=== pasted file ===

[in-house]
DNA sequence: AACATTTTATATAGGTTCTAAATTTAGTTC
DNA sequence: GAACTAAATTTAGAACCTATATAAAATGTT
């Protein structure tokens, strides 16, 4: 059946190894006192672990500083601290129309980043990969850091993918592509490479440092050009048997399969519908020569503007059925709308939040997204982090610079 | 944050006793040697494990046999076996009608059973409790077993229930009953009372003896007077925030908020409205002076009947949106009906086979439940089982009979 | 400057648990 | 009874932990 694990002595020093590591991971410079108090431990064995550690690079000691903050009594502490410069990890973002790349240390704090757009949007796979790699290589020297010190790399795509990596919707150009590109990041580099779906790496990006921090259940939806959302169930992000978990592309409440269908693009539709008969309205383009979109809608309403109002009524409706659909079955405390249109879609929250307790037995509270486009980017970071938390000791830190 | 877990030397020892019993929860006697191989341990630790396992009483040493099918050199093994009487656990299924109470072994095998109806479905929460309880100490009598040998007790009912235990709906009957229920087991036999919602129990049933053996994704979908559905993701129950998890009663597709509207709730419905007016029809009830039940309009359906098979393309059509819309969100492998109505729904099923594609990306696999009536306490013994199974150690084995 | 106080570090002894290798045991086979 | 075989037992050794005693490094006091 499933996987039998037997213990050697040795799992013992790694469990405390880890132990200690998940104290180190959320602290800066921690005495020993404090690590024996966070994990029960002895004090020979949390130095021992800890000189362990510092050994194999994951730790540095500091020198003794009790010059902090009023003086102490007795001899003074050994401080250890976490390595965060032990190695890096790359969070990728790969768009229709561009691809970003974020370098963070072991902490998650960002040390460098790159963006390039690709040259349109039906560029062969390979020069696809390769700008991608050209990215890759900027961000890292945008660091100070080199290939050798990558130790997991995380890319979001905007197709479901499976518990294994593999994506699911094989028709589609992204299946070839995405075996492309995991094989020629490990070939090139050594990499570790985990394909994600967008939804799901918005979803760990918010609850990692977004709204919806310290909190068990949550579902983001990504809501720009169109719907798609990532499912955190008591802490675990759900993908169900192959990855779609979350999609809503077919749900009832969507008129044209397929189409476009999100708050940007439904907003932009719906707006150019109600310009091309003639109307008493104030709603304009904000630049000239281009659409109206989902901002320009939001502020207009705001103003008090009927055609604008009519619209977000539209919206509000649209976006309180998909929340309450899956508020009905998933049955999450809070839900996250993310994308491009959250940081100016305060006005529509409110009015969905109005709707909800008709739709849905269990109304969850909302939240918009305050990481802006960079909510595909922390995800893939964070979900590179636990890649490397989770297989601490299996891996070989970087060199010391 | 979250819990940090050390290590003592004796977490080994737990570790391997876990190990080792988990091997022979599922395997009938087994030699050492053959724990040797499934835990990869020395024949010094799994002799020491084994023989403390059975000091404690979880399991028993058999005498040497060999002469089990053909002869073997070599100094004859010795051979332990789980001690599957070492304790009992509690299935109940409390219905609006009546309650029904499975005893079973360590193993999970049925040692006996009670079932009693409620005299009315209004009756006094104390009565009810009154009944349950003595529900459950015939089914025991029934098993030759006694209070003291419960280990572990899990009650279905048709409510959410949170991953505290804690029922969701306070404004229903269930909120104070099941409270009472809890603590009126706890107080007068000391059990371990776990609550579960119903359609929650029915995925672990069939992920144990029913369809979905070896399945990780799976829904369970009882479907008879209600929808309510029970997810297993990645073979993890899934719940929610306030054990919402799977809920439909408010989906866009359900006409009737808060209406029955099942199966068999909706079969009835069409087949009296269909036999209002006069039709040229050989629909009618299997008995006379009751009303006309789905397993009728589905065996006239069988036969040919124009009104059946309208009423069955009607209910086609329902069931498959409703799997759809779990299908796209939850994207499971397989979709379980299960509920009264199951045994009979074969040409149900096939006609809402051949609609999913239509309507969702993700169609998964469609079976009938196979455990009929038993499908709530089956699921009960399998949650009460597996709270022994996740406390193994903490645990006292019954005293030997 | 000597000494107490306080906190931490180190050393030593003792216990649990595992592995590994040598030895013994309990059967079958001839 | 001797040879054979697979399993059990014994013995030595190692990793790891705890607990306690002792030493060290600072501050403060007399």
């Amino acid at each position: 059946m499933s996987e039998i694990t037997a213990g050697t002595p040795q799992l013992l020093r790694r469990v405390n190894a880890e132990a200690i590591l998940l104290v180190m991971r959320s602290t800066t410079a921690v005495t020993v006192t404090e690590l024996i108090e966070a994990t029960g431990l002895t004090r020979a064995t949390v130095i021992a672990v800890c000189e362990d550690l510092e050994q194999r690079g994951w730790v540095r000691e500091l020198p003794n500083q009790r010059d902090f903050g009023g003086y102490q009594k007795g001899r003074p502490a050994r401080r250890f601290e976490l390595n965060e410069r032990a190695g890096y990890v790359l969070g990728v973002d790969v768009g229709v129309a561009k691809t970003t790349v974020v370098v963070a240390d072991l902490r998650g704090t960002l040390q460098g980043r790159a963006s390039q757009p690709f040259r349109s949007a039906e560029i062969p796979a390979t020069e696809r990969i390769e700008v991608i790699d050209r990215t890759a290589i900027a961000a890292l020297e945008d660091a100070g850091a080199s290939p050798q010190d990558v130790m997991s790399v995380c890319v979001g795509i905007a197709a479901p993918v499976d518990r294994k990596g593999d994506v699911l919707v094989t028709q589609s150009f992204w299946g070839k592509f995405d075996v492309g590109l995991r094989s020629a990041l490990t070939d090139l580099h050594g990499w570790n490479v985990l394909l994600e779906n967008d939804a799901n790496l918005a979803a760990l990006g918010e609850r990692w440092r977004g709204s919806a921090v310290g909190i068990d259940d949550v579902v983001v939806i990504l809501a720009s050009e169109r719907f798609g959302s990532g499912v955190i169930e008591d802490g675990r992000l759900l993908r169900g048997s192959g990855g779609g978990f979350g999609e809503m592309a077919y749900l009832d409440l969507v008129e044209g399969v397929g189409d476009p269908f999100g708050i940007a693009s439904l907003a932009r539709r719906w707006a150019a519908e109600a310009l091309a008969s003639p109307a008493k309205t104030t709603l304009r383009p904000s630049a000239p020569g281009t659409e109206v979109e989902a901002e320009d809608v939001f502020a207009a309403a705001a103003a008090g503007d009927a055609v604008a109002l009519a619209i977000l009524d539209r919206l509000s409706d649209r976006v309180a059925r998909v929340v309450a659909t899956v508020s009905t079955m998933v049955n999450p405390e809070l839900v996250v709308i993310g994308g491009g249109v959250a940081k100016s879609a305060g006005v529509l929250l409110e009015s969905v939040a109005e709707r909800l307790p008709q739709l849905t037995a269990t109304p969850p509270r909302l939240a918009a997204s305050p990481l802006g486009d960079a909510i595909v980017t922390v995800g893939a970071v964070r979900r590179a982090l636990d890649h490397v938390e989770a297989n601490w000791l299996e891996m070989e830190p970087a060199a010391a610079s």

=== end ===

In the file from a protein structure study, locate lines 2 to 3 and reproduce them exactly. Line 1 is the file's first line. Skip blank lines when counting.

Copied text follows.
DNA sequence: AACATTTTATATAGGTTCTAAATTTAGTTC
DNA sequence: GAACTAAATTTAGAACCTATATAAAATGTT